Academic Integrity | Global Campus Students Take a Stand on Day of Action Against Contract Cheating

By University Staff

Academic Integrity | UArizona Global Campus Students Take a Stand on Day of Action Against Contract Cheating

With the rise of online learning, upholding academic integrity has never been more important. In recognition of the need to promote integrity, on October 16, the University of Arizona Global Campus joined roughly 100 institutions across the globe in the 4th annual International Day of Action (DoA) against contract cheating. 

Hosted by the International Center for Academic Integrity, the event is meant to draw awareness to the issue of cheating and shed light on just how easily students can do it – in some cases without even knowing they are doing so.

Contract cheating occurs when one person completes academic work for another person who then submits that work as his/her own, such as purchasing a paper, borrowing a friend or coworker’s paper, or cutting and pasting the words, data, or ideas from sources and submitting them as their own. 

To help Global Campus students become aware of the cause and become more familiar with the threats of contract cheating, we asked members of the Facebook community to post a photo of themselves and tell us why upholding academic integrity is important to them using the hashtag #MyWorkMyDegree. Participants were invited to also enter for a chance to win some fun and fresh gear. Read what some of the lucky random winners had to say about upholding academic integrity below.

1. Beth Williams: “Academic integrity is critical to my career journey to become a juvenile correctional treatment specialist. This career requires substantial knowledge of an array of different fields. It is with this knowledge that I will create individualized action plans for each juvenile I am assigned. Academic integrity is important to me because I may be the only one advocating for these children. If I do not study, learn, and submit my own work, I will not have the knowledge and skills that it will require to reshape juvenile criminals into upstanding citizens. The latter is an injustice to the juveniles I encounter, the justice system as a whole, and injustice to society. My empathy is innate; my knowledge is learned.  … Successful reentry efforts begin on day one of their incarcerations. Their future will depend on me. #myworkmydegree #theirfutureourfuture”

2. Chessica Lynn: “I am doing this for my daughter. I am going to Ashford [now the University of Arizona Global Campus] for my degree in education. I am a single mother who works full time, so most nights, I’m up till 3 o’clock in the morning studying and typing. My daughter has since told me that she wants to be a teacher, too. I want her to know that you can accomplish your dreams no matter the obstacles that are in front of you. Also, I am the one paying for my education. If I am wanting to be the best teacher I can be, then how is paying someone going to help me be better?” 

3. Hayden via @YeahThatHayden on Twitter: “I believe in my own work because that’s where the real learning happens. It’s the process that teaches us not the information.”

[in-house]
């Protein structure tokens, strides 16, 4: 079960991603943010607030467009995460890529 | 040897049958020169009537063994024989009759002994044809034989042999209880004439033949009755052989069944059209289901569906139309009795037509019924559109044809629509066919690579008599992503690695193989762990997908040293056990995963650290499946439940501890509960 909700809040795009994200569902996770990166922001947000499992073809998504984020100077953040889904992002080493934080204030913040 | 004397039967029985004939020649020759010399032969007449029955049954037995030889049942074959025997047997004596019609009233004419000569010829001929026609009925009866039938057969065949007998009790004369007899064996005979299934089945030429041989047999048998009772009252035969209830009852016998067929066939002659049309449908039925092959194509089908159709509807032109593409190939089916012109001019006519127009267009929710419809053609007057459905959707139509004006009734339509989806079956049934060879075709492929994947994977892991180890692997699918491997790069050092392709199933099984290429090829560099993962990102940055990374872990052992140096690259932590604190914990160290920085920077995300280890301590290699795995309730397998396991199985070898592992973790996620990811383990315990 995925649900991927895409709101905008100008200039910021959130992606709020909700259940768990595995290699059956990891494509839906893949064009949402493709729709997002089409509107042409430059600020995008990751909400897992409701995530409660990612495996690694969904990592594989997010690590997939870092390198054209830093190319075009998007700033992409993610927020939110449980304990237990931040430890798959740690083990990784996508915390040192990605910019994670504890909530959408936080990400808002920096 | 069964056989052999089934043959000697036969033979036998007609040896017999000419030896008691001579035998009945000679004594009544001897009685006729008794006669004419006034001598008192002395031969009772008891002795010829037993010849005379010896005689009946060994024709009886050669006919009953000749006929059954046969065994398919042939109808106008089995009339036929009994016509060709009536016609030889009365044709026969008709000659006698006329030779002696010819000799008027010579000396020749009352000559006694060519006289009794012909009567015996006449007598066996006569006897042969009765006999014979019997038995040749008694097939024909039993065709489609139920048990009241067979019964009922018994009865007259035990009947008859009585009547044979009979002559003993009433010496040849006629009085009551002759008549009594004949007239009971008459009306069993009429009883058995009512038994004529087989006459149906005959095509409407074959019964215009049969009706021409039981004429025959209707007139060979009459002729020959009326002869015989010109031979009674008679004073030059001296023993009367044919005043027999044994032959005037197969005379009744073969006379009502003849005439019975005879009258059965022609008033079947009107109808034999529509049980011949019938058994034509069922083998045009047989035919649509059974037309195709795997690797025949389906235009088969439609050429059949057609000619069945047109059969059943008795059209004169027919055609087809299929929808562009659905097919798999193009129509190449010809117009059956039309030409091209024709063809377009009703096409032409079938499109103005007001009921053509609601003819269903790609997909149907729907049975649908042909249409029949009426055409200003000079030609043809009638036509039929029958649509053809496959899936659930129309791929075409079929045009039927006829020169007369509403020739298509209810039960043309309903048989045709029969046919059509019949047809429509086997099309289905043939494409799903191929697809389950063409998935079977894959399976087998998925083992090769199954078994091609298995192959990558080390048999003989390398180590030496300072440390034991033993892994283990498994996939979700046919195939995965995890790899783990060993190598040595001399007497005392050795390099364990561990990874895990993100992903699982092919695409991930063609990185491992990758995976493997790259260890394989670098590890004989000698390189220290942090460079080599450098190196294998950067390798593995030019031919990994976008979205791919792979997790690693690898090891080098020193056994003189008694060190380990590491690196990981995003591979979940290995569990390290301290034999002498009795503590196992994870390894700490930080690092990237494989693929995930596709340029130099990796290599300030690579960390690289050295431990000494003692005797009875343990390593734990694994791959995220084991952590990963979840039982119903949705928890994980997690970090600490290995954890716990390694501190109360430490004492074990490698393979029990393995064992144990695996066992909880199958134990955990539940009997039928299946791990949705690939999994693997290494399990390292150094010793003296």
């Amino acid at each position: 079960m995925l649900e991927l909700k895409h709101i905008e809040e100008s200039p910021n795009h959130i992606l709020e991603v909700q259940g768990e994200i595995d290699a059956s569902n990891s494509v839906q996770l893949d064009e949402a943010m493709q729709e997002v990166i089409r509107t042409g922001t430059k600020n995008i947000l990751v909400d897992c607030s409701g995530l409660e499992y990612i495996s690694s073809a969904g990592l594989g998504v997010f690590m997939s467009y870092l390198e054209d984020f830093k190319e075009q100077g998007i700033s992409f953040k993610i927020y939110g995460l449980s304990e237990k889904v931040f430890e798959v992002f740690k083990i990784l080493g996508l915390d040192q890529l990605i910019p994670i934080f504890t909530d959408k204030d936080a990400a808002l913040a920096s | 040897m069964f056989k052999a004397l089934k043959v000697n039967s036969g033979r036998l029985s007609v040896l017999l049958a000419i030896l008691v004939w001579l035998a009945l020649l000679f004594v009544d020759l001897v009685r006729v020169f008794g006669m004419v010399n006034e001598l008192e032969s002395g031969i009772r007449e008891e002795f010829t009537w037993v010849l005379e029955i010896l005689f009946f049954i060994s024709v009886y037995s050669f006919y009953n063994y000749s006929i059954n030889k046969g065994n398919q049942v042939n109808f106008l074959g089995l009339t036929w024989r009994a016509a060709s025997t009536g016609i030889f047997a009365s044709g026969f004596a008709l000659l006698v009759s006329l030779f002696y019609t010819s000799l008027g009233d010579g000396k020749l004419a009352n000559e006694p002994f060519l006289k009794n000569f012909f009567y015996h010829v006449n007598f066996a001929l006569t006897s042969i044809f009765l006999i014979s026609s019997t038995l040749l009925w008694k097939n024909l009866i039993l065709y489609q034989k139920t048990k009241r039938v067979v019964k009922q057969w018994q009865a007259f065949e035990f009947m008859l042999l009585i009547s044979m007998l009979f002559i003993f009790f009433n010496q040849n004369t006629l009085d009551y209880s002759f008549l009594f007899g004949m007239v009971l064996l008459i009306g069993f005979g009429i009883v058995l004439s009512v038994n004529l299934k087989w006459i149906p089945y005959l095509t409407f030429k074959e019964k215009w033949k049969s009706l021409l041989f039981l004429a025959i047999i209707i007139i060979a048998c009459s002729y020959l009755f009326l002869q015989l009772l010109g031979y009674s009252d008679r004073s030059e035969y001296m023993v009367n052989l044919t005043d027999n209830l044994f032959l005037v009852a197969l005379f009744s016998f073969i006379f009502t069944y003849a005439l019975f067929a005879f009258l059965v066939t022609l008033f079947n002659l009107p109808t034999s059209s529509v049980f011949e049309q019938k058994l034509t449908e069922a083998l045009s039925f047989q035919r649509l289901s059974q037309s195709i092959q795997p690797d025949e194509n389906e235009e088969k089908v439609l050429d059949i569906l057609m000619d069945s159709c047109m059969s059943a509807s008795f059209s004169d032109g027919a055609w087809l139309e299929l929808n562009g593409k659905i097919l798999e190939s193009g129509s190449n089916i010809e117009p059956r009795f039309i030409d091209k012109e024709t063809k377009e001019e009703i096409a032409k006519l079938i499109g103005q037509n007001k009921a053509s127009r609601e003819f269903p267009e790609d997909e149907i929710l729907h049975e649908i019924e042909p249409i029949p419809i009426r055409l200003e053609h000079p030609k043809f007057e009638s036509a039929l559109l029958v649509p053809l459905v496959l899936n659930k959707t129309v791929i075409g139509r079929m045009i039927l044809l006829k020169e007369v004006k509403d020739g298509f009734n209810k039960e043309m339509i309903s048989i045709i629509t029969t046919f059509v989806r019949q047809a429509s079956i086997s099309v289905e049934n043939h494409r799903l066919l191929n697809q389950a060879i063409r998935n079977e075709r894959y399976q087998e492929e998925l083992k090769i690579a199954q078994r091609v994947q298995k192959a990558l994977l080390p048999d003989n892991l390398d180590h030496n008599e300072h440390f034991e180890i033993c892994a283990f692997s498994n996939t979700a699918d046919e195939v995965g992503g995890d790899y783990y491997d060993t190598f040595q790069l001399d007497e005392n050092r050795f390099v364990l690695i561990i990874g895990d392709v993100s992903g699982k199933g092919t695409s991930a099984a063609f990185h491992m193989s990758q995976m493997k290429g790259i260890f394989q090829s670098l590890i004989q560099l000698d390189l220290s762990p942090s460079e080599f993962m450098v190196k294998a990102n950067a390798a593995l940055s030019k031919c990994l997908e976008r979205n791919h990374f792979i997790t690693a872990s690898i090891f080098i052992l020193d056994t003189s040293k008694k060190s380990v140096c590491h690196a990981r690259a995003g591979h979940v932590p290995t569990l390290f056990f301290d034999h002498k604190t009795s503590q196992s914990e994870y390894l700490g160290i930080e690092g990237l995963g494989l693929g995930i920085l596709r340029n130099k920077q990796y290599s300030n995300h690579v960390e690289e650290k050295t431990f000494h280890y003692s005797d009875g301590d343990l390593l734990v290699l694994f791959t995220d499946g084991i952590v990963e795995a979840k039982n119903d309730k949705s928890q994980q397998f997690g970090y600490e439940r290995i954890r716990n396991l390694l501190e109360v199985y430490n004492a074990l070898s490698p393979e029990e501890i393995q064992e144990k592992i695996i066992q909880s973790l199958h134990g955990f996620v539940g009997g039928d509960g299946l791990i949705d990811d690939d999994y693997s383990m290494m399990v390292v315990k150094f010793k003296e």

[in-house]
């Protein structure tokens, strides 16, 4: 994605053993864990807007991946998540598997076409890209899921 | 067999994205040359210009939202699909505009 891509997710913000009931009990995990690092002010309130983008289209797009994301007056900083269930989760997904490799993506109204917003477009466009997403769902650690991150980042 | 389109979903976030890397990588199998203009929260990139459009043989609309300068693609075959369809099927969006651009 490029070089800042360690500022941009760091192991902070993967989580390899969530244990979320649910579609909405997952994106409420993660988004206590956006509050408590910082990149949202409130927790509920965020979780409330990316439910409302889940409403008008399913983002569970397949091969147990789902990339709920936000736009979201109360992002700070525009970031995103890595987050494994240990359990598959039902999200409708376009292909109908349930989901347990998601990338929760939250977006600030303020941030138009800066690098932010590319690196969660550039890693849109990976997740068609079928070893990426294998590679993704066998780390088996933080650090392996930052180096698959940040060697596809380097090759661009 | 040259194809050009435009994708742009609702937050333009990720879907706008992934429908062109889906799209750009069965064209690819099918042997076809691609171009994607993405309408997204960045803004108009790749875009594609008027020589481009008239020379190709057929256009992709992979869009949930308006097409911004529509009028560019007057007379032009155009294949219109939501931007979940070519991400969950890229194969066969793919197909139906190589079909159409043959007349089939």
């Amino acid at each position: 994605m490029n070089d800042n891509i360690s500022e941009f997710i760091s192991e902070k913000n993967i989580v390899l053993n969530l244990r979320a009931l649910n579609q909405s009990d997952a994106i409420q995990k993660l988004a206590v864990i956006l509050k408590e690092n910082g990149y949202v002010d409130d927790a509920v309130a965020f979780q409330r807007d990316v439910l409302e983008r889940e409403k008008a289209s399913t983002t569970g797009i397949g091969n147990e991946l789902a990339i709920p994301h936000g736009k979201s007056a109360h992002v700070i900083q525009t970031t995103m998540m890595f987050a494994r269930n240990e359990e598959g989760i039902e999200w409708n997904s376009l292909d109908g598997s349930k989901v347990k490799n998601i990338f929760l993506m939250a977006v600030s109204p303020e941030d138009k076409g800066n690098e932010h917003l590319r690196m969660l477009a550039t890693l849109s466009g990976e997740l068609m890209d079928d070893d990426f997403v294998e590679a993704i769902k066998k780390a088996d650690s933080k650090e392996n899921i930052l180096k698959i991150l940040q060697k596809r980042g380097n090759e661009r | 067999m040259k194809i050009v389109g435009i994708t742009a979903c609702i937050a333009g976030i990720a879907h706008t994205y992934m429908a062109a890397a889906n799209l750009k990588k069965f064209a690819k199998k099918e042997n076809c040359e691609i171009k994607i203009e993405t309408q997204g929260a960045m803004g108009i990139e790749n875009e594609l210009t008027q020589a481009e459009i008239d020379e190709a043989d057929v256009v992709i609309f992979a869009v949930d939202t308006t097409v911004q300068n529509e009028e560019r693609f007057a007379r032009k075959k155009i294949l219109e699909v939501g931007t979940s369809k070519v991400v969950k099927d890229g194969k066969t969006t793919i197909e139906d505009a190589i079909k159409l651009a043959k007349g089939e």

4. Deborah Bell: “Everyone works hard to get where they are. With that said, the only way to get what you want is to be original. This is so important because I want to show that it was time spent to make sure the work that is posted gets a good grade. When work is copied or plagiarized it only says that you never honestly took the time to ask for help. Gaining a degree is a huge step that will only be one time for many. It will tell a lot of people hard work pays off, especially when it's yours.”

5. Ronald Neil Howdeshell: “I am over 50 and a veteran. I do not have much in this world, but I do have integrity. I have worked hard all of my life. I am not going to throw it away. Not because I might get caught, but because I want to get graded on my thoughts and work.” 

6. Melanie Hernandez: “If I don't do the work, then it is not my degree. Living by my values and upholding my integrity is key.”

7. Tim Collins: “Don't be that person! if you cheat, you're really cheating yourself of the education you're already sacrificing money and time for. It just isn't worth it and actually reduces the overall value of that degree.”

8. Ro Lin: “Academic integrity is important because I am setting myself up to accomplish amazing things, and if I choose to cheat my way toward my goal, then I haven't really achieved anything. I want to hold my head up proudly when I walk across that stage for graduation, and that can only be done when I know I am the one who put in all the effort, time, and energy into my work, that I am the one who earned that degree and not some random person copied by using contract cheating.”

9. Lane Hagerdorn: “One of the first things that stood out to me when I jumped feet first into this academic journey as an adult was the statement, ‘The purpose of collegiate research is to continue the academic conversation’ said by a friend and mentor. You can't carry on or extend a conversation by repeating someone else's words!” 

10. Tony Sgarkatti: “You are only hurting yourself by cheating. One of your educational goals is to be a good writer, and the only way to accomplish that is by doing the work yourself!” 

Do you uphold academic integrity? Join the conversation today, and tell us why it is important to you!


Written by University staff

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